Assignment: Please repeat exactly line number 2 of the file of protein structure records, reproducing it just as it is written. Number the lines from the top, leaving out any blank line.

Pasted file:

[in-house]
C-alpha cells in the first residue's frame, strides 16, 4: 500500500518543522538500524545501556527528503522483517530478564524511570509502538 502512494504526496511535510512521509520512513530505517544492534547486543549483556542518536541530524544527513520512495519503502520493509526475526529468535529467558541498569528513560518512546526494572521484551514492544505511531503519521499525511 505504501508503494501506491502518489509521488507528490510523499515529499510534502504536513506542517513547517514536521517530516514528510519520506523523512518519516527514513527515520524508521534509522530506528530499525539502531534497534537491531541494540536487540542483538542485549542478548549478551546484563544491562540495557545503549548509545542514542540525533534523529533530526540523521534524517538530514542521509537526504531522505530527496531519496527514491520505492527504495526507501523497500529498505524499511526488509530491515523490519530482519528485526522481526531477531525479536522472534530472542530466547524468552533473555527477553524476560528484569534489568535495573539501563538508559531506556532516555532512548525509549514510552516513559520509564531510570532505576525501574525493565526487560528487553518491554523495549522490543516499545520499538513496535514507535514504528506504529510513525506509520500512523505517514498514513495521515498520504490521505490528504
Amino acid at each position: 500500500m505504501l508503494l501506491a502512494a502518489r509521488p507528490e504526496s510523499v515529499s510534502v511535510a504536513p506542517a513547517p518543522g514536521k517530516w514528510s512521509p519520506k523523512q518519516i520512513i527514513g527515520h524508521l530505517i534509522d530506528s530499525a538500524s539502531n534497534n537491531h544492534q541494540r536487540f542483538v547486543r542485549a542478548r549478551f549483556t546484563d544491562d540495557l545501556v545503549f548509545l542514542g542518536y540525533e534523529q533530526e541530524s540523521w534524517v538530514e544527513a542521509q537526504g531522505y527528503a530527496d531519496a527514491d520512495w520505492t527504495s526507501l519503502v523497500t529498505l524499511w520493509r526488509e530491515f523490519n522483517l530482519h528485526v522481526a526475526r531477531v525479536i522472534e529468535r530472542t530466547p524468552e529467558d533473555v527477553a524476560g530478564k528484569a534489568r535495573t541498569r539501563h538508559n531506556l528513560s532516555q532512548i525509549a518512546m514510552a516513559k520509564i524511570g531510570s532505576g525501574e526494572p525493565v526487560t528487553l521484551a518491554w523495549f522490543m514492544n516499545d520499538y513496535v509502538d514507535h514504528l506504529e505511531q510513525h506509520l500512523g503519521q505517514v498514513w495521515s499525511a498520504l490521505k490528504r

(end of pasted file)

C-alpha cells in the first residue's frame, strides 16, 4: 500500500518543522538500524545501556527528503522483517530478564524511570509502538 502512494504526496511535510512521509520512513530505517544492534547486543549483556542518536541530524544527513520512495519503502520493509526475526529468535529467558541498569528513560518512546526494572521484551514492544505511531503519521499525511 505504501508503494501506491502518489509521488507528490510523499515529499510534502504536513506542517513547517514536521517530516514528510519520506523523512518519516527514513527515520524508521534509522530506528530499525539502531534497534537491531541494540536487540542483538542485549542478548549478551546484563544491562540495557545503549548509545542514542540525533534523529533530526540523521534524517538530514542521509537526504531522505530527496531519496527514491520505492527504495526507501523497500529498505524499511526488509530491515523490519530482519528485526522481526531477531525479536522472534530472542530466547524468552533473555527477553524476560528484569534489568535495573539501563538508559531506556532516555532512548525509549514510552516513559520509564531510570532505576525501574525493565526487560528487553518491554523495549522490543516499545520499538513496535514507535514504528506504529510513525506509520500512523505517514498514513495521515498520504490521505490528504